Want Better Sex? ONE Thing You Must STOP First.

Do you want better sex in your marriage? Does your spouse want that, too?

The crux of many couples’ sexual intimacy struggles is that one person wants intimacy to get better and the other spouse is completely satisfied with unhealthy status quo.

And status quo may really suck. Like it is so bad. And maybe has been for years. If that describes your situation, I am heartbroken for you and with you.

Occasionally, though, I hear from individuals and couples who are like, “Enough already. I’m ready for something to change. I’m ready for sex to be full of hope and connection rather than despair and distance.”

Do you want better sex? Is your spouse hungering for better sex, too?

If so, what’s the one thing you must STOP first? Look at the below list, and claim which statement(s) best describes the stumbling blocks in your sexual intimacy.

I challenge you to print this list and actually circle the statements that resonate with you. EVEN BETTER, print two copies, and have your spouse circle the statements too. Then compare your two lists to generate authentic conversation toward something better in your sexual intimacy.

For better sexual intimacy, I need to STOP…

…feeling so inhibited about sex.

…clinging to poor body image.

…standing on false sexual beliefs I was taught while growing up.

…expecting that sex should look like it does in movies.

…limiting our sexual intimacy to only missionary position.

…doubting I can heal from past sexual abuse.

…assuming my spouse will know how to sexually please me without me saying anything.

…thinking I will never have what it takes to sexually please my spouse.

…acting like sex doesn’t matter to our marriage.

…downplaying my own need for orgasm.

…believing that my past promiscuity prevents me from enjoying sex now that I’m married.

…judging my spouse harshly for desiring me sexually.

…ruminating about sexual struggles, instead of actually doing something about them.

…hiding my sexual sin.

…ignoring my spouse’s pleas for more sexual connection.

…pretending there aren’t good Christian resources available that could help us in our sexual intimacy.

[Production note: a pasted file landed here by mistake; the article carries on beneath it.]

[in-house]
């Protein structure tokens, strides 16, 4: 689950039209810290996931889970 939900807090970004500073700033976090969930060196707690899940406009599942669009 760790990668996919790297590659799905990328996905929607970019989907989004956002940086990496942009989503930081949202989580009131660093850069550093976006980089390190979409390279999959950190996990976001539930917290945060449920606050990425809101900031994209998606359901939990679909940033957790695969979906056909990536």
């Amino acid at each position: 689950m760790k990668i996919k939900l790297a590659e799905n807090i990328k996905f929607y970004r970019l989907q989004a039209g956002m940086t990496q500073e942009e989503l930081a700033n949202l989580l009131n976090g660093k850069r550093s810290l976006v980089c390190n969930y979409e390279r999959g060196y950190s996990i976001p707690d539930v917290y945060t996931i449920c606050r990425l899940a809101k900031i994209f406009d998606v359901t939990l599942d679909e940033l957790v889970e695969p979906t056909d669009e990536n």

Okay, once you have circled what you need to stop, now I want you to look below at how I have taken the above statements and written them as a POSITIVE.

Which of the below POSITIVE statements will you commit to and embrace, all in an effort to have better sex in your marriage?

I am uninhibited about sex and sexual pleasure, because I know God gives us tremendous freedom in the exclusivity of our marriage.

I think positively of myself and my body, knowing I was created in God’s image and that I have what it takes to sexually connect with my spouse.

I embrace a biblical and true view of sex — that God designed it to be holy, beautiful, pleasurable and enriching for a husband and a wife and their marriage. When we make love, I know God rejoices!

I know that real sex is better than movie sex, because real sex is real!

I enjoy more than just missionary position, as my spouse and I find several ways to explore each other’s bodies and make love.

I am healing from past sexual abuse and assault, seeking out all available resources, because I know sex in the right context of a loving marriage is beautiful and sacred.

I give my spouse plenty of feedback so they best understand how to bring me sexual pleasure.

I ask my spouse for feedback and guidance on how I can best sexually please them. I delight in trying new touches and enriching our sexual connection.

I embrace enthusiastically that when we nurture our sexual intimacy, our marriage is stronger and healthier (not only for us, but also for those around us!)

I love it when I climax. It makes me feel wonderful and has such a positive effect on our relationship.

I know that my past is in the past. God has forgiven me, and any promiscuity I once participated in is no longer a stumbling block for us experiencing great sex in our marriage now.

I love that my spouse desires me sexually! I crave the feel of my spouse’s body close to mine.

I recognize our sexual struggles right away and resolve to do something about them. We have what it takes to overcome sexual struggles.

I confess my sexual sin (including the sin of sexual refusal), repent, seek restoration and find good resources to help me.

I listen attentively and respond to my spouse’s sexual pleas, because I know our sexual intimacy adds so much to our marriage.  I enjoy bringing my spouse sexual pleasure.